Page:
MANITOBA - You'll enjoy the quieter, sandy beaches along this lake, leading to the rocky shoreline at Steep Rock Limestone Cliffs, your weekend destination, a weekend of sunshine, fresh air and lots of water fun, exploring a nature lover’s heaven.
Leaving the city limits, take Highway 101 to Highway 6. You're set to explore the only route that takes you to Manitoba's north, following the shoreline of “the other lake”, Lake Manitoba. Heading northwest, you'll see open farmland, great for growing grains and other crops, gradually moving into cattle country. Further north you may even see some bison grazing in roadside fields.
You'll note railroad tracks alongside the highway, this is the old CN line, now home to the Prairie Dog Central Railway running to Grosse Isle, the trail head of the Interlake Pioneer Trail. Next community is Warren, you'll find one of the last wooden grain elevators in Manitoba, built in 1948 – a Prairie sentinel rarely seen now. Are you a history buff? Discover the tales of the pioneers from this area at the Woodlands Pioneer Museum. You'll need to plan a day trip later to enjoy all these.
The largest Métis settlement in North America is found at St. Laurent, at the south end of Lake Manitoba. From the Manipogo Festival in March to Métis Days in August, life in this community reflects many of the old ways of fishing, language and lifestyle. Be sure to return for one of these celebrations!
In Lundar, be sure to stop at the park on the south end of town to snap a selfie with the Lundar goose, a symbol for the thousands of Canada geese found each fall. Come back to stay for a few days at the Lundar provincial campground and take in a few rounds at the Lundar Golf Course or enjoy shopping at the farmers’ markets in the area. Just 15 minutes up the road you'll find Eriksdale, you could stop these coming home, to see the only creamery museum in Manitoba, open seasonally. Perhaps you'll get to try making your own butter!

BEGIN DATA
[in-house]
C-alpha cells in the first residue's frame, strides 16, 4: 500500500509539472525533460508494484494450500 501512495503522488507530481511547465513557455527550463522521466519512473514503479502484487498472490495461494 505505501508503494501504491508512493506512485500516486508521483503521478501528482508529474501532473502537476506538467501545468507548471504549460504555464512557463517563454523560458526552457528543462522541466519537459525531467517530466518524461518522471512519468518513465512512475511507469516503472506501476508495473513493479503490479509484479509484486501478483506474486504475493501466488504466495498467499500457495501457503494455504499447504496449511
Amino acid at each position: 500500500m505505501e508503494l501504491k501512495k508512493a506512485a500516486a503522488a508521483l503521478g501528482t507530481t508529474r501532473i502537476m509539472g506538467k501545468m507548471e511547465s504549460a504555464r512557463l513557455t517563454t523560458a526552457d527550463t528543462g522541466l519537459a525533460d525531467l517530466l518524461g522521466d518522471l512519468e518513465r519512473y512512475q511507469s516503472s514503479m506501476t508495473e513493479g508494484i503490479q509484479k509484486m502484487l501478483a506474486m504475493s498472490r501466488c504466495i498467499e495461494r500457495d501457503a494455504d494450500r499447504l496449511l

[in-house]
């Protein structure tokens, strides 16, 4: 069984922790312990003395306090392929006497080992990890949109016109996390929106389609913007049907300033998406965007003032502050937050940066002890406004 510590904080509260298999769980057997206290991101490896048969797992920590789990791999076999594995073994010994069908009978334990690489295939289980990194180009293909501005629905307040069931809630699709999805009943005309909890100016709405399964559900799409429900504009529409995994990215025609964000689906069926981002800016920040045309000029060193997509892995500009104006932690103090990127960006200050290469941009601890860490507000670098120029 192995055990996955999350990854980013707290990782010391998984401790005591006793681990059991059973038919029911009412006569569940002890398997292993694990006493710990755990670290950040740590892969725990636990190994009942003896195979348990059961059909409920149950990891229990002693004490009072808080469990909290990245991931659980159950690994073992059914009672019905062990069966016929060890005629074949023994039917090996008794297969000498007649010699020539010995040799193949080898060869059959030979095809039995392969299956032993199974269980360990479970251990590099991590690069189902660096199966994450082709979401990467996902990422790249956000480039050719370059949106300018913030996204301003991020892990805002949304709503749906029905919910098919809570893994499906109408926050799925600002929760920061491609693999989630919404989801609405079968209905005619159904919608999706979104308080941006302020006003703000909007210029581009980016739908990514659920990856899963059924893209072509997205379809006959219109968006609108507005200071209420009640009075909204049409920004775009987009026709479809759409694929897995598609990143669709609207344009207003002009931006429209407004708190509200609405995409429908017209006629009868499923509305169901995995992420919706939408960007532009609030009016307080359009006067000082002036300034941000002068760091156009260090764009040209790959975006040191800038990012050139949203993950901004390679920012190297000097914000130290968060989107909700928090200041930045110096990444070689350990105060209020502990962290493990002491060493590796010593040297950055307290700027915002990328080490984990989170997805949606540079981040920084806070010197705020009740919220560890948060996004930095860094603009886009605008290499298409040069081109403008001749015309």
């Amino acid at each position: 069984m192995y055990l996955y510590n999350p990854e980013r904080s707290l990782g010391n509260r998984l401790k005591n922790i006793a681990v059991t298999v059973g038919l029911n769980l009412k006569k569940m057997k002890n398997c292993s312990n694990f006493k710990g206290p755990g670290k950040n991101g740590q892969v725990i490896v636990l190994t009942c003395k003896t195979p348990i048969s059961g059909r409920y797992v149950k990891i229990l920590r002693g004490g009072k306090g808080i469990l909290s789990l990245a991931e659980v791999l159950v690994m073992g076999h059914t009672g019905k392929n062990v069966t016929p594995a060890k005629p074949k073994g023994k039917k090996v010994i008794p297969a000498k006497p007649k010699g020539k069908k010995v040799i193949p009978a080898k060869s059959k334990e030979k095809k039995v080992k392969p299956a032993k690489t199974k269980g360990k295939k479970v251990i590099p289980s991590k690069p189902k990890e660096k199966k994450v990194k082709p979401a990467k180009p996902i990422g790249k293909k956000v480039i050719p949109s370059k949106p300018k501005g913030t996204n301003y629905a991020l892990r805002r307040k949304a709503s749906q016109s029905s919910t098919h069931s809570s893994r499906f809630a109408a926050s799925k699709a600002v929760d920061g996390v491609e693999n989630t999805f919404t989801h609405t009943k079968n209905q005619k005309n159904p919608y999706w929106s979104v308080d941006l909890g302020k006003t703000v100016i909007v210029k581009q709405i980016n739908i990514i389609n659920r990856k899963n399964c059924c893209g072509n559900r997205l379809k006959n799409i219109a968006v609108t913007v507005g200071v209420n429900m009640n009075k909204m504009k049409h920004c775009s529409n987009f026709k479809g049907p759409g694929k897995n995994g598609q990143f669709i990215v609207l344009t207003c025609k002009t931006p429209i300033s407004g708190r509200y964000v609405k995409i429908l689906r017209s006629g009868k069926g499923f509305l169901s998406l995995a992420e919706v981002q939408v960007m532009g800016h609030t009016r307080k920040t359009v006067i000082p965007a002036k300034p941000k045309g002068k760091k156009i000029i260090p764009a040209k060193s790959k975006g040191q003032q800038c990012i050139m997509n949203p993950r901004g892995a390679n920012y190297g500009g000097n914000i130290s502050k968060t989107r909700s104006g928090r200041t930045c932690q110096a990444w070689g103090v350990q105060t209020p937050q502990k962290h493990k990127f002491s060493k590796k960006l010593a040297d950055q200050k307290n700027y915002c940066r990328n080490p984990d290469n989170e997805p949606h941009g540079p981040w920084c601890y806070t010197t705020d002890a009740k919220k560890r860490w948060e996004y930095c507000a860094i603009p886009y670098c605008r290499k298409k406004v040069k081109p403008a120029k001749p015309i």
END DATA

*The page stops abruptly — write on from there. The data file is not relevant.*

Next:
Moving north of Eriksdale you'll pass the west bound portion of Highway 68, leading to the Narrows of Lake Manitoba, Manitou Island and Dauphin. However, that's another trip! Continuing north, do a quick selfie stop at the Sharptail Park in Ashern, capturing yourself with another unique roadside attraction.
The scenery here is lower scrubland, and in the distance you see the Interlake's largest flagpole and massive Canadian flag – it's Moosehorn you are pulling into. If you have been lucky enough to find a place to stay at Steep Rock, a stop for a late supper would be great or the Moosehorn Motor Hotel could be your choice for your stay. If you left Winnipeg on a Friday after work you still have time to catch a Steep Rock sunset over the lake... or take this time to relax.
Steep Rock town site is just a short drive northwest from Moosehorn, it's best to grab breakfast before you start out. Take Highway 6 to PR 239, turn left and follow the signs. Signage at the outskirts of town shows you the way to parking, I'd suggest you go to the cliffs first, to see them from above, and do some climbing and walking the trail. There are benches where you can relax and enjoy the scenery, or you might prefer to sit on the rock and discover the symbols of past animals etched into the limestone. Wandering along this rocky shoreline check out the multiple coloured rocks, broken down over the years by wave action.
Interested in kayaking or paddle boarding? Go find Steep Rock Kayak at the dock area in the townsite, if you didn't bring your own. Drive down to the harbour area, park and talk to Peter; he will fill you in and teach you how to ride a board, or paddle a kayak and you can rent both of these from his place.
If it's a calmer day, paddling over to Steep Rock Island is a neat thing to do! Go meet Peter's goats.
Swimming is usually done from Steep Rock beach park, the campground you could be staying at. There is a cafe here and a small store with memorabilia and necessary grocery items. Relax for the day, or continue hiking on the Steep Rock trails, around the quarry, back to the cliffs, and reading all the interpretive signs that speak to the story of the area.
You need to include staying for the sunset, as these are spectacular across the western sky, looking out over the lake. If you are lucky enough to know someone that has a boat up here, going for an evening cruise is splendid, with the sun falling and hanging on the horizon to spend those last minutes blazing above the water.
Spending two nights here is best, giving you time for relaxation, for reflection and rejuvenation. Make sure that on your way home southbound you leave time to stop at the area’s unique, outdoor museum/art gallery. The Armand Lemiez statue area, south of Moosehorn, has reopened for public viewing. Travelling south you'll be making plans for your next visit this way.
By Gail McDonald, the Interlake Tourism manager. www.interlaketourism.com.